To help yourself and others achieve this goal, it is important to communicate your boundaries clearly, but with an authentic interest in understanding how the other person(s) perceive them. If you e.g. For example, if your workload requires you to set strict meeting attendance times, it is important to understand that this may be challenging for a colleague whose office hours are limited.

Open communication with the goal of finding a solution that is acceptable to everyone involved is important in maintaining a healthy boundary while understanding that being too rigid may not make sense for your role's goals. In this example, a solution might be for you to attend a meeting outside of scheduled times once a month, while your colleague attends virtually the rest of the time.

Expect to face resistance when you start setting boundaries at work (or at home). This is part of the process where people learn to accept the new structure you are introducing. Some colleagues will readily accept your boundaries, while others may be more responsive.

Firm, healthy boundaries at work are very important with colleagues who react strongly to your boundaries - that means they have crossed them or want to! Understand why the boundary is important to you and communicate this to your colleagues, taking a genuine interest in any challenges that may arise from their workload. If there are problems, you should find a solution that is fair to everyone involved.

Internal work boundaries should be easier to enforce, but this often takes time and commitment. Written warnings and rewards are good ways to create strong internal boundaries in the workplace.

Examples of work boundaries

Now let's look at 3 examples of work boundaries:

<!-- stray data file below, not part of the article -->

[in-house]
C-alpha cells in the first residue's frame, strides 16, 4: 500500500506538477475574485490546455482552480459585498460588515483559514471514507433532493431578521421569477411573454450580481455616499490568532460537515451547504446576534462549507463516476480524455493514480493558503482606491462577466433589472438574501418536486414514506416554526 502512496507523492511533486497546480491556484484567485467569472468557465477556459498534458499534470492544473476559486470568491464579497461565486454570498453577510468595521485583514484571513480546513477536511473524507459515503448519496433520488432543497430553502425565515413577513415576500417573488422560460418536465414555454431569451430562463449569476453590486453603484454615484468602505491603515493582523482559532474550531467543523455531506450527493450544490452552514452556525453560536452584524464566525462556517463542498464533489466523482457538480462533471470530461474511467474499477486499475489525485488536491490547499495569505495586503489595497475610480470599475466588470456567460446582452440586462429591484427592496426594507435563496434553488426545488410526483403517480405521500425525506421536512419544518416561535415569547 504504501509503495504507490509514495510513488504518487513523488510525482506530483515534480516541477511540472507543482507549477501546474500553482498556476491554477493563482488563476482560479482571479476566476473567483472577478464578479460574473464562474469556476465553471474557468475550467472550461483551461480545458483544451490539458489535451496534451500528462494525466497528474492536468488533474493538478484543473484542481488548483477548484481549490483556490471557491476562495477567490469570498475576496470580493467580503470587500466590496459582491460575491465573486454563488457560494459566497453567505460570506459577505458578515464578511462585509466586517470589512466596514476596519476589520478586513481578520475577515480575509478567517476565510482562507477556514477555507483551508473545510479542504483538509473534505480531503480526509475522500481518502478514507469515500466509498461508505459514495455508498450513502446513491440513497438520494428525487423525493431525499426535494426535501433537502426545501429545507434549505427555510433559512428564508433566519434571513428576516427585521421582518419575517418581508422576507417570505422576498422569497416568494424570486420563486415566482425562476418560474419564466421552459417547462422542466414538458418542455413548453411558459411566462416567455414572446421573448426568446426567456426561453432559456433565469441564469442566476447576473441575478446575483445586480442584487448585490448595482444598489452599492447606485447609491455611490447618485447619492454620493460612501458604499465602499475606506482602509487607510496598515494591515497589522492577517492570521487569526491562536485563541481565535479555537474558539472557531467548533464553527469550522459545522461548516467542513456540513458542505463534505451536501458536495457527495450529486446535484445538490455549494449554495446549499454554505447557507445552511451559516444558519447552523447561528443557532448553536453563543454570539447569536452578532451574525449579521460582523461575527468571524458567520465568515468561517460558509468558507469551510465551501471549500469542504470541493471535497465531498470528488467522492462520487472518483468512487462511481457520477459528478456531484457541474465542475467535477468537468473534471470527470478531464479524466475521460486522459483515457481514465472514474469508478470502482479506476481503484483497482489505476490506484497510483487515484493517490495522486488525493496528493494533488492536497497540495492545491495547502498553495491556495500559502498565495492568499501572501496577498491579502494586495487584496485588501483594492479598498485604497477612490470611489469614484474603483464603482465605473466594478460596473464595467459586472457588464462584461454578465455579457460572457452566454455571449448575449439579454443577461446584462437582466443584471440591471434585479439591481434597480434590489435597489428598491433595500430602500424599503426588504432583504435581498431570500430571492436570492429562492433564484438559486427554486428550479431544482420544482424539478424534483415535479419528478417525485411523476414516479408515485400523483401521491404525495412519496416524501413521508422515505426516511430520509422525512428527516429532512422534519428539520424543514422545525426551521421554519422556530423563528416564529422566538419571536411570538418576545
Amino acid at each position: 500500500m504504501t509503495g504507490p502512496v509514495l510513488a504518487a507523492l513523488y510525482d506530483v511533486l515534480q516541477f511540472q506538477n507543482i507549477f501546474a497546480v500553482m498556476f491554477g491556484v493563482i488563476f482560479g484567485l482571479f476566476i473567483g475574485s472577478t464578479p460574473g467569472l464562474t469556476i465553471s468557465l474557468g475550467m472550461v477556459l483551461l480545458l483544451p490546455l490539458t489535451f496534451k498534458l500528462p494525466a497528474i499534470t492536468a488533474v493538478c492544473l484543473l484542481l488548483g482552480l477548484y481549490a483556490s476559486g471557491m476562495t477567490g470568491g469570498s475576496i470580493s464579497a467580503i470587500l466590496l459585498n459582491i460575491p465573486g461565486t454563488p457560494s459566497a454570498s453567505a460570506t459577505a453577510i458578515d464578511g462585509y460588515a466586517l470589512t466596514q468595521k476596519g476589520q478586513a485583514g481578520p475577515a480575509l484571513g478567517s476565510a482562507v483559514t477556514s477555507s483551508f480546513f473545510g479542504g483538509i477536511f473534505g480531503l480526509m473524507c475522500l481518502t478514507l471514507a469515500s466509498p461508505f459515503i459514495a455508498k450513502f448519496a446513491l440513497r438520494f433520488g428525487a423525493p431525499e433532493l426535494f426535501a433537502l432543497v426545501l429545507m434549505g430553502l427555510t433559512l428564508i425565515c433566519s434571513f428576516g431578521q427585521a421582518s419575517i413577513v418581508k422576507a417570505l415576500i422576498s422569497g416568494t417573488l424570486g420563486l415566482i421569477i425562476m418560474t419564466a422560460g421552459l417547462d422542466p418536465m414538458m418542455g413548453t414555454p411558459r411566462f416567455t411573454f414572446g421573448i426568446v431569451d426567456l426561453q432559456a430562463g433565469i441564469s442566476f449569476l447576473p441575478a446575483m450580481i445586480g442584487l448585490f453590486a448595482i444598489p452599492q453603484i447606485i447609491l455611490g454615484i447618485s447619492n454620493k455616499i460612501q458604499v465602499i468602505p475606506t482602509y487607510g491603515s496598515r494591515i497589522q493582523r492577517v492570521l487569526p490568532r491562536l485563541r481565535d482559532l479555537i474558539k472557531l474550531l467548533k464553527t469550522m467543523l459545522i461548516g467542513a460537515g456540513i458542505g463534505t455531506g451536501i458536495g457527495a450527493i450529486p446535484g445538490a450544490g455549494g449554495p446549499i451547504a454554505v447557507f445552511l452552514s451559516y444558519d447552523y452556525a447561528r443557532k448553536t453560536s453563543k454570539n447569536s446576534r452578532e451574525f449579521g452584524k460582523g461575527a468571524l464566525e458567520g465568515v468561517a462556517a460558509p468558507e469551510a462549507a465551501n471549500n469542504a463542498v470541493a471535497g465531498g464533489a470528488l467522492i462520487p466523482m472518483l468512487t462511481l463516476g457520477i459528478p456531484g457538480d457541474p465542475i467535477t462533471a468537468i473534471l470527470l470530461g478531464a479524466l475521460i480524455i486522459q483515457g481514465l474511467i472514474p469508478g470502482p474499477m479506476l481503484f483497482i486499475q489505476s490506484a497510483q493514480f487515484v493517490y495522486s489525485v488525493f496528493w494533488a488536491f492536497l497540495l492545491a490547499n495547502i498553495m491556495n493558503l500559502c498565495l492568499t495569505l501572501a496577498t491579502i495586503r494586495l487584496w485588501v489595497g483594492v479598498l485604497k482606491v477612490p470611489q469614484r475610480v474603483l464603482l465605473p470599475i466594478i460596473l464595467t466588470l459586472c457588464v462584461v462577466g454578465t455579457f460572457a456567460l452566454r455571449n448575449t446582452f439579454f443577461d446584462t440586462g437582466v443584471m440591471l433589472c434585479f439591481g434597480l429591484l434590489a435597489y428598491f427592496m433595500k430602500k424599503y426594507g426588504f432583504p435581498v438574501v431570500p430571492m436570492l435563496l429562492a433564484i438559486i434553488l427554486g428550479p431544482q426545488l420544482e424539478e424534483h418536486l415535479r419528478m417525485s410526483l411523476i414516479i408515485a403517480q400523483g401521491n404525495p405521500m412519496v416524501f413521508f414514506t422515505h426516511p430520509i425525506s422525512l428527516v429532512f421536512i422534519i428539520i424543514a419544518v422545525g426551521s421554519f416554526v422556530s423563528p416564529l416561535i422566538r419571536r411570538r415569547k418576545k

Your boss calls you after work to discuss ideas he had on the way home. This leaves you feeling upset and overwhelmed as you need to switch off from work and focus on your family. You may also feel like you have already spent an agreed amount of time on your work that day.

It's important to make it clear to your boss that taking calls after work has a negative impact on your personal life and stress levels, while also understanding his perspective that creative ideas for him emerged organically during the commute.

A solution might be to ask your boss to send an email instead of calling. Then you can schedule a time slot to give those emails your full attention each morning. A weekly meeting could also be scheduled to discuss ideas that you both think are important.


A colleague regularly complains to you about other team members and management. This makes you restless and nervous as you dislike gossip and feel fulfilled in your role.

Make it clear that you have decided to stop talking about others and to stop making negative comments in general. Your colleague will likely feel judged and react negatively. Have the conversation without judgment and openly.

Reassure him that you still support him and understand his feelings, but that you are committed to using positive language. Ask them if they would like to try to hold you accountable by pointing out when negative comments creep in.


You can't switch off from work and are constantly checking your phone for emails and messages. You feel burnt out, tense and unable to relax.

Recognize the first small step you can take to reduce your focus on work and bring your work-life balance back into a healthy range.

Devote an hour after you wake up and an hour before you go to bed to other things and consciously stop checking your phone during this time. Set a wallpaper with a quote or reminder to help you along the way, set automatic Do Not Disturb times, and reward yourself at the end of a successful week of work-life balance. The limit can be increased over time if necessary.

Setting boundaries at work is essential for well-being and productivity. Embrace strategies like clear communication and self-awareness to thrive. IceHrm supports a balanced workplace culture.